Alex Steer

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Social media: facts are not advice

359 words

Below is the latest version of 'What the F**k is Social Media Now?' presentation by Marta Kagan at Espresso - Brand Infiltration.

I'm a planner with a particular interest in social media and in trends and futures, so I get a lot of exposure to presentations like this. Unfortunately, I'm not a big fan of this one.

The good stuff first: it's beautifully presented. And it has comedy non-swearing, which is always a plus. In terms of designing decks that people want to spend time with, it's a classic.

But that just makes it a very well made blunt pencil. Like many 'ooh wow social media' decks, it starts with a terrifying barrage of big numbers, just in case anyone hadn't noticed that lots of people are using social media channels. But I'm not convinced there's much more to it than that. As an argument it's organised paratactically. Lots of facts are stacked up, and the reader is left to conclude that the sheer scale of social media changes everything. Which it may do, but if I'm a confused marketing director I'm none the wiser. There is an obligatory 'so what should you be doing?' section, but the answers are one-liners, often one-worders, like 'listen' and 'engage'.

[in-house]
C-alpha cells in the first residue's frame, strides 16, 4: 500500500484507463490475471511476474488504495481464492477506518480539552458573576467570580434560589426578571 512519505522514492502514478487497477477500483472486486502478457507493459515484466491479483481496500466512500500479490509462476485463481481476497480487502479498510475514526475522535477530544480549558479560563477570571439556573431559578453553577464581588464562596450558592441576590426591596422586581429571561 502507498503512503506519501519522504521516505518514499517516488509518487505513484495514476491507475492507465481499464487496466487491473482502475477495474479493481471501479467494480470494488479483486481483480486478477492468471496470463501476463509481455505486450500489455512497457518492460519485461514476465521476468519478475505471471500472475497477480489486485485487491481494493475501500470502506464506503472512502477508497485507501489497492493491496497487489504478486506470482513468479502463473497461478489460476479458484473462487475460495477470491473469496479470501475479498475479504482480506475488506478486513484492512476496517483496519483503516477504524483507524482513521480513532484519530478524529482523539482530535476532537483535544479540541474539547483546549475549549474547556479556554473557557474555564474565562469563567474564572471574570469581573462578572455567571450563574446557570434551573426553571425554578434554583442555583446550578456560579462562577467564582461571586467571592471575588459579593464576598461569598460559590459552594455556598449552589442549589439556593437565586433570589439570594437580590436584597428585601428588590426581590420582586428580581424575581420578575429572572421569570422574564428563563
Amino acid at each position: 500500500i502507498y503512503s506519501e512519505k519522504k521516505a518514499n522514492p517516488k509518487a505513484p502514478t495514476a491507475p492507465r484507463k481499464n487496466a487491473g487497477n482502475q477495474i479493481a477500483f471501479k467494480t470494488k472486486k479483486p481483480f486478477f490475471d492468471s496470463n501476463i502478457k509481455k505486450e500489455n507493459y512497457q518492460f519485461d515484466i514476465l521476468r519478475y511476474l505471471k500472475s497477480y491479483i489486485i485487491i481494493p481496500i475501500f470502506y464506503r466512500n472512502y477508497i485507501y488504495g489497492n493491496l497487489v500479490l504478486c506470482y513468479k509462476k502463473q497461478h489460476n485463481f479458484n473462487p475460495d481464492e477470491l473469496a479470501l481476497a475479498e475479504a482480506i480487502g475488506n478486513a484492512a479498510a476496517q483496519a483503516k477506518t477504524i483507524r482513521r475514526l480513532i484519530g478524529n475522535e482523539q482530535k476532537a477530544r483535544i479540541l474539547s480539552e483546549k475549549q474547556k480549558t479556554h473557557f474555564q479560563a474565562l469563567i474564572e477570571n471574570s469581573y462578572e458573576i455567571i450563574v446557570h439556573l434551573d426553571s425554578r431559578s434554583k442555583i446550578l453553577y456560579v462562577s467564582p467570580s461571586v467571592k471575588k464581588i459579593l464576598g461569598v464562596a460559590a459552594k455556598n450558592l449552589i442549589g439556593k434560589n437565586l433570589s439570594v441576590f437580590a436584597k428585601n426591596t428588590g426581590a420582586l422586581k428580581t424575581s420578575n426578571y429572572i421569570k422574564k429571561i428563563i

The result is a presentation that comes across as a bit smug. If you are as super-savvy as its authors, you can feel good about yourself. If not, you feel inadequate. It ends with the PowerPoint equivalent of a business card, so maybe the objective is to pitch by force of accreted facts, but I wonder if that's really the best way to get your audience on-side. The overall effect is to shout 'I know so much about social media it hurts', without ever saying 'Here's how we use all this homework to solve your problems.'

It is worth a read, though, if you're a planner. The design work is excellent, and it's a useful summary of up-to-date facts.

# Alex Steer (23/07/2010)